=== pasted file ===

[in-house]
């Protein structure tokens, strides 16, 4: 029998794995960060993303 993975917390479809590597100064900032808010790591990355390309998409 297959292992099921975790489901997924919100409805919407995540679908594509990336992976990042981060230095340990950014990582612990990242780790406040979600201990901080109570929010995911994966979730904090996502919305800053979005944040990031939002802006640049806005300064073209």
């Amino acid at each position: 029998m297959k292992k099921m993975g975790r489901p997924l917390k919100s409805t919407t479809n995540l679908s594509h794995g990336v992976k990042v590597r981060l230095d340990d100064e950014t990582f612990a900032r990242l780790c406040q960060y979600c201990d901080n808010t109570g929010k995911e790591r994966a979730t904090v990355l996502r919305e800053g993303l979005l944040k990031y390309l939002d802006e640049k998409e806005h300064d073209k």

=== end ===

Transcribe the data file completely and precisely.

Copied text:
[in-house]
């Protein structure tokens, strides 16, 4: 029998794995960060993303 993975917390479809590597100064900032808010790591990355390309998409 297959292992099921975790489901997924919100409805919407995540679908594509990336992976990042981060230095340990950014990582612990990242780790406040979600201990901080109570929010995911994966979730904090996502919305800053979005944040990031939002802006640049806005300064073209």
């Amino acid at each position: 029998m297959k292992k099921m993975g975790r489901p997924l917390k919100s409805t919407t479809n995540l679908s594509h794995g990336v992976k990042v590597r981060l230095d340990d100064e950014t990582f612990a900032r990242l780790c406040q960060y979600c201990d901080n808010t109570g929010k995911e790591r994966a979730t904090v990355l996502r919305e800053g993303l979005l944040k990031y390309l939002d802006e640049k998409e806005h300064d073209k």